In 1969 he began to work with the National Ocean Atmospheric Administration (NOAA) and Digital Equipment Corporation on a hydrographic survey system using a depth digitizer interfaced to an onboard computer. This system was installed and operated on the NOAA ship Whiting at Norfolk, Virginia. The introduction to automated hydrographic survey led to the installation of many similar systems designed to meet the needs of NOAA, the Corps of Engineers, the Canadian Hydrographic Services and many private firms doing hydrographic surveys. These were the first systems that combined computer hardware, software and data acquisition to provide fully integrated survey systems.
In 1977, he delivered the first wide path, multi-channel sweep survey systems. The customers were the Portland District, Corps of Engineers and the Canadian Department of Public Works at Vancouver, BC.
These systems increased dramatically the degree of bottom detail and information that could be collected in a very short time. They surveyed a path of up to 100 feet in width, with continuous track sounding at about six feet spacing. The floor of rivers, harbors and navigation channels could be surveyed and marked for hazards to a degree not previously possible.
The large volume of data collected by these systems required new editing and post processing software. Ross created and perfected the early software for presenting smoothed contours, finely plotted charts, three-dimensional plots and automatic volume computation.
In July 1990, at Savannah, Georgia, working with the Savannah Corps District and E.T.L. (T.E.C.) Ross demonstrated the application of GPS to hydrographic survey.
In August 1994, he introduced the “Smart” sounder, which eliminated the need for chart paper recording. The recorders collect the complete analog signal information, convert it to digital format and store the data on magnetic or optical mass media storage. The information may be plotted in real time or post survey on standard PC printers, and taken to the office and replayed for editing or stored on larger volume, permanent media for archival purposes.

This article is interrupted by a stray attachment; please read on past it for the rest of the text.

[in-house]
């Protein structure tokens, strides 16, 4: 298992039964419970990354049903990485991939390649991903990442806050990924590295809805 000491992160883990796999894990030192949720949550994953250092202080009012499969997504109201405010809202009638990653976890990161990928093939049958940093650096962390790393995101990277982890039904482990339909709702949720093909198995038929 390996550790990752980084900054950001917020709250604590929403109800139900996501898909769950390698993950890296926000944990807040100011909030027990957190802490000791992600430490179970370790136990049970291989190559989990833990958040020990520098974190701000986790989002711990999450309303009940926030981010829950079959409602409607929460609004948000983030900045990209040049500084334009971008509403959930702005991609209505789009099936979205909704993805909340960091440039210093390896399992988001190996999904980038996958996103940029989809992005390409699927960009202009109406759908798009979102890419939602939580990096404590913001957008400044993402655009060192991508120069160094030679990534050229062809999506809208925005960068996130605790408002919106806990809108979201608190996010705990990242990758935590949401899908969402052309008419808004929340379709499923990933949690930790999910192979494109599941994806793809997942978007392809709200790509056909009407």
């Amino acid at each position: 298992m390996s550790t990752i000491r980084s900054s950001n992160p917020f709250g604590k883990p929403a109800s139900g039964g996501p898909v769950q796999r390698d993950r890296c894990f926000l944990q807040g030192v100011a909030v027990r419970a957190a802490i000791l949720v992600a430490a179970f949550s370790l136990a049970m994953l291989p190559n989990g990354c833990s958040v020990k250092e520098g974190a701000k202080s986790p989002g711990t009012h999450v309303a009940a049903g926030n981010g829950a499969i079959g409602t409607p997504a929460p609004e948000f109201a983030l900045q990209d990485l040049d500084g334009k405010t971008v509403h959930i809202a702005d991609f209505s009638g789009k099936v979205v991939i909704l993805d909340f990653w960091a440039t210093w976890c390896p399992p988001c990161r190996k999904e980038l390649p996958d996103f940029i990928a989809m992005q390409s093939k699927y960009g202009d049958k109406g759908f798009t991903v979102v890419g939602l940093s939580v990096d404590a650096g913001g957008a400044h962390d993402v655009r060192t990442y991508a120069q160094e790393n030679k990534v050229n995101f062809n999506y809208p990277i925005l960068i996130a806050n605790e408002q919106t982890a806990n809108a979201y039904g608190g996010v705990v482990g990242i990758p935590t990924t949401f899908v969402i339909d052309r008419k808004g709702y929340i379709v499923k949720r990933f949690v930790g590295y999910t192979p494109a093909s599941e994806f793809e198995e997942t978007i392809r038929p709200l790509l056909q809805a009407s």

At the Corps of Engineers Survey Conference in 1996 he introduced the “suitcase sounder,” a complete GPS sounding system in one compact case.
Mr. Ross enjoyed entertaining clients on his 75-foot survey boat Golden Dolphin, and was a generous host. Through the years he held on-board training workshops for Corps of Engineers employees and others who used his equipment, creating a good networking environment for the attendees in addition to the training.
The company will carry on under the leadership of Wayne’s son Jim, who has been active in the company for many years and is familiar to many in the industry.
“We have many friends and loyal customers in the Corps and survey community. We look forward to serving them in the same tradition that Dad built the company around for many years,” he said. “We will continue to bring new products into the survey field. Currently, a new 28 kHz transducer is under development that has a beam width that is about half the width of transducers now in use, and should result in better accuracy on side slopes. I would like to thank everyone for their comments and condolences over the last couple of months. The people and projects were a big part of his life that gave him a lot of pleasure and fond memories,” Jim said.
(Editor’s note: IDR has published a number of articles about Ross Laboratories in recent years. Please contact our office for complimentary copies of these articles: Ross Installs Sweep Systems on Four Tuscaloosa Survey Boats, February 1996; Ross “Smart” Sounder Eliminates Paper Record; Stores Hydrographic Data on WORM, March/April 1995; Ross Hydrographic Survey System Integral Part of St. Louis River Management Program, April 1993; Savannah Survey Group Testing SWATH Vessel, September/October 1988.